When the audience becomes the speaker

I attended TEDxPortland this past weekend, and in addition to being blown away by Emma Mcilroy’s TED Talk (seriously, we gave not one but two standing ovations during it), I got to try out a virtual reality rendering of what it feels like to be on the TEDx stage.  Earlier they had brought out a special camera to the actual stage, and on cue we started clapping and cheering.  Then during one of the breaks I was able to put on the VR goggles, look around, and see the speaker’s perspective.  If the visuals had been a bit sharper (or if my eyesight were a bit better), I might have picked out myself to the left in row G, applauding for myself.

Being both an audience member and a “speaker” in that shared moment is analogous to a writer’s responsibility to embody multiple points of view.  And not just of different characters but of both author and reader.  Yes, we must pace that stage, populate those seats, aim the spotlight.  Then ultimately we should consider the effectiveness of our moment frozen in time, preserved for consumption by readers in times, places, and situations beyond our control.  In that sense, the reader is not the audience member but the user donning the VR goggles, deciding where to focus their attention.  Scanning the crowd for a fuzzy yet faintly recognizable rendering of themselves.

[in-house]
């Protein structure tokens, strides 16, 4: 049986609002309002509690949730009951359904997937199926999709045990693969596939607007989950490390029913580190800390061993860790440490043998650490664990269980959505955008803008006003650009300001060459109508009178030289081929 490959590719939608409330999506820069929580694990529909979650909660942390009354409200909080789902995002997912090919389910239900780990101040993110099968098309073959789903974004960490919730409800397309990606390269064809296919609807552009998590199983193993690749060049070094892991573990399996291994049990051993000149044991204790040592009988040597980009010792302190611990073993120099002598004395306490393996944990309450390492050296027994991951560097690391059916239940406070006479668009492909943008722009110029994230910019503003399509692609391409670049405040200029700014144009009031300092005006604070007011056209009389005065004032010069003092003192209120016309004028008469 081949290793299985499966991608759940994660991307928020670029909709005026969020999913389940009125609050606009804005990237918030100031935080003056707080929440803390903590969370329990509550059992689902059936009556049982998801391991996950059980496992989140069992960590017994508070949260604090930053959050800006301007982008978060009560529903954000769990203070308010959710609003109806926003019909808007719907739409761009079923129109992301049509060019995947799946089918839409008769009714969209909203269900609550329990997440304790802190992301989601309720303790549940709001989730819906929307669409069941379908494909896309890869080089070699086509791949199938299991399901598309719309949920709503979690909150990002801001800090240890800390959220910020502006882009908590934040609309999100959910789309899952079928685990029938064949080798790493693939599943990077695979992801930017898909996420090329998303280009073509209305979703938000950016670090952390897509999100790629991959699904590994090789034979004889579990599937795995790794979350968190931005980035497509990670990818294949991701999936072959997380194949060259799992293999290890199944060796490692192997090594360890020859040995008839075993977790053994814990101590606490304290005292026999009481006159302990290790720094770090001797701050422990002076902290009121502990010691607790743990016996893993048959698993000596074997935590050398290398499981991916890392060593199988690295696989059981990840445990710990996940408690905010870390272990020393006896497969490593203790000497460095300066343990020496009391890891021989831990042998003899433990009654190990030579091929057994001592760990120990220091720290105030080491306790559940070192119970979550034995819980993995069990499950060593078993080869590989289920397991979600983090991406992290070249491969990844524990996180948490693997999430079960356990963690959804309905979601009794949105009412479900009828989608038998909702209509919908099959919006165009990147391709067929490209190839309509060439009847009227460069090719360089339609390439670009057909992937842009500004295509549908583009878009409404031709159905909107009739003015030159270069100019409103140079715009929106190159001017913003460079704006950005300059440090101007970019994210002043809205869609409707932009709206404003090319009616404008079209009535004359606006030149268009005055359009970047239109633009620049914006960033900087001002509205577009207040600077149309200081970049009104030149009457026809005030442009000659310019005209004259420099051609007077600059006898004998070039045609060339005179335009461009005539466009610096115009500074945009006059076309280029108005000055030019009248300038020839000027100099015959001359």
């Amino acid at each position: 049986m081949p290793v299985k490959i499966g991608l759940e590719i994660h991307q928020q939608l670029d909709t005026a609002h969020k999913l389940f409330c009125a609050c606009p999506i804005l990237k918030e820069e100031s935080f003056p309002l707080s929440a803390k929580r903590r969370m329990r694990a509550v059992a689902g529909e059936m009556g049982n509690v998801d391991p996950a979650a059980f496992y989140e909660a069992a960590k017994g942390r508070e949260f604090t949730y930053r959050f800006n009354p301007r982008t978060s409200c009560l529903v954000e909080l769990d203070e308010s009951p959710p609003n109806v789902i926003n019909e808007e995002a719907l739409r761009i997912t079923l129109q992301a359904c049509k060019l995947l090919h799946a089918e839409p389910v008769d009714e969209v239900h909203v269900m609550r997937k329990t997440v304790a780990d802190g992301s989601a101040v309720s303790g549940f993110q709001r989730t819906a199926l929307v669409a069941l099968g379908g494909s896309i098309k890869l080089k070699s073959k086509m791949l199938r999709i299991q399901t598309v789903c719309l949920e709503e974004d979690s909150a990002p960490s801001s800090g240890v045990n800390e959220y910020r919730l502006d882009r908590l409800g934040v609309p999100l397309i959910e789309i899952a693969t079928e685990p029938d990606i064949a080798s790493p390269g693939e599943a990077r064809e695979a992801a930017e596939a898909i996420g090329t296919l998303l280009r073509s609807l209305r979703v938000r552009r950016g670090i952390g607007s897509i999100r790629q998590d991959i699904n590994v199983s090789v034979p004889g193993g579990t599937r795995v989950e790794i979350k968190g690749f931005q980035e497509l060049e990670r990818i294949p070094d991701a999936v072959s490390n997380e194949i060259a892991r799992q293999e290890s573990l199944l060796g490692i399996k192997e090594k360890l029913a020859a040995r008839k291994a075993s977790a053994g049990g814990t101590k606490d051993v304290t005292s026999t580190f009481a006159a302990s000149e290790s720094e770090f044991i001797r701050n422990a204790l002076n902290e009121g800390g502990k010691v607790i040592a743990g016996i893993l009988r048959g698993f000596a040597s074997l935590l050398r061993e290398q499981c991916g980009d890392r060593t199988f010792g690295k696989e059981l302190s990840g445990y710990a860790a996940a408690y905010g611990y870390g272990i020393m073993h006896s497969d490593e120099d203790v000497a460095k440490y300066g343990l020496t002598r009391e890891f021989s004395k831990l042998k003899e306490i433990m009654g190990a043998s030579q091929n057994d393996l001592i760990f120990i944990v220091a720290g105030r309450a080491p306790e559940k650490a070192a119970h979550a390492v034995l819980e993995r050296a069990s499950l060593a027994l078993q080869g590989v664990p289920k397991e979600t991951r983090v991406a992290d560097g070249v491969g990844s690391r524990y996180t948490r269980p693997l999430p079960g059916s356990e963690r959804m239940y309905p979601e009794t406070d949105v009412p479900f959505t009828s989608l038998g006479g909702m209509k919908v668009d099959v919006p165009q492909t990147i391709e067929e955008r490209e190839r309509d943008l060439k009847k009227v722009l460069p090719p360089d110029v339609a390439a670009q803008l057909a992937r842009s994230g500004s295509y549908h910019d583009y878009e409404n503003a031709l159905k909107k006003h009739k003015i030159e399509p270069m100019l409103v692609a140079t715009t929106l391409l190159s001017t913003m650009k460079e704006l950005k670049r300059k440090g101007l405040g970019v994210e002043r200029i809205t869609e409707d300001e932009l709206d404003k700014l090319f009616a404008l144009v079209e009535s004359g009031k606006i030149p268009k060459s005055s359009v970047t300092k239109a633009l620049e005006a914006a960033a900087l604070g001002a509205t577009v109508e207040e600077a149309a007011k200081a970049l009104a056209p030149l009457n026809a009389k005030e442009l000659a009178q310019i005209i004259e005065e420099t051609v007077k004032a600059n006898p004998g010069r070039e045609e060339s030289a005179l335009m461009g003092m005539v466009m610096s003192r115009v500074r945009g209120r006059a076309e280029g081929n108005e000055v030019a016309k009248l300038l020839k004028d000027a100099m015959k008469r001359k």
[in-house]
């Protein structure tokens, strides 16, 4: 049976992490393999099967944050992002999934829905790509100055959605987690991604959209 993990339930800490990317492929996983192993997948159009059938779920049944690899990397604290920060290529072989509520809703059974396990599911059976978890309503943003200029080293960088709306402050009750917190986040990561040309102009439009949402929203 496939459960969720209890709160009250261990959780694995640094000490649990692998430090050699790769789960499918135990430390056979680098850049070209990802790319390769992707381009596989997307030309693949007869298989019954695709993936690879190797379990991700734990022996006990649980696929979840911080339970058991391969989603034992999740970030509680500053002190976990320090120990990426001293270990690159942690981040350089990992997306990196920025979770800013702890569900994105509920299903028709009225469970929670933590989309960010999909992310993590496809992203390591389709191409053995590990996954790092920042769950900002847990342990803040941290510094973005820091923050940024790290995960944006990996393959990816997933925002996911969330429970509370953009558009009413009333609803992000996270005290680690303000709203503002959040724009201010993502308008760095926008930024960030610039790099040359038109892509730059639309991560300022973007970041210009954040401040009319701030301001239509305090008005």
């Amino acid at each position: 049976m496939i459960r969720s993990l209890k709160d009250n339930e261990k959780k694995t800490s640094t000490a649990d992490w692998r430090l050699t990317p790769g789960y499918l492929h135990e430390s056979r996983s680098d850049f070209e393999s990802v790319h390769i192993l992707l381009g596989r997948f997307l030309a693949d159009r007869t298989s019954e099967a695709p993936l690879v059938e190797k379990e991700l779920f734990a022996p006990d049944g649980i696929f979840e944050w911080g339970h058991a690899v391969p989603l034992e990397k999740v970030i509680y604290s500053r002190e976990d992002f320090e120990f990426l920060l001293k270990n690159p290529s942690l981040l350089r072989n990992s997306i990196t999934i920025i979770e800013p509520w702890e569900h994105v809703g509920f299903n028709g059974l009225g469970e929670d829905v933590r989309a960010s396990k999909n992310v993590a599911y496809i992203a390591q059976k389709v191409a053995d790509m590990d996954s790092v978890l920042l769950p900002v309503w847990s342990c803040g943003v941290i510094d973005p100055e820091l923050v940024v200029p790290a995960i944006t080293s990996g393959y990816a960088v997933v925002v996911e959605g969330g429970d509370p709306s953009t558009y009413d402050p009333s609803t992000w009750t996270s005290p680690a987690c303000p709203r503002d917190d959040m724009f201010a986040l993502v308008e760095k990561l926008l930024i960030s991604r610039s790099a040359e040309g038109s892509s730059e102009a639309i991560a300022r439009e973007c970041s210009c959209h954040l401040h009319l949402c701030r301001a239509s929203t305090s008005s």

Also, the experience reminded me of a story draft that’s been waiting patiently for me to revise, plus an unfinished draft of another story that’s entreating me for completion…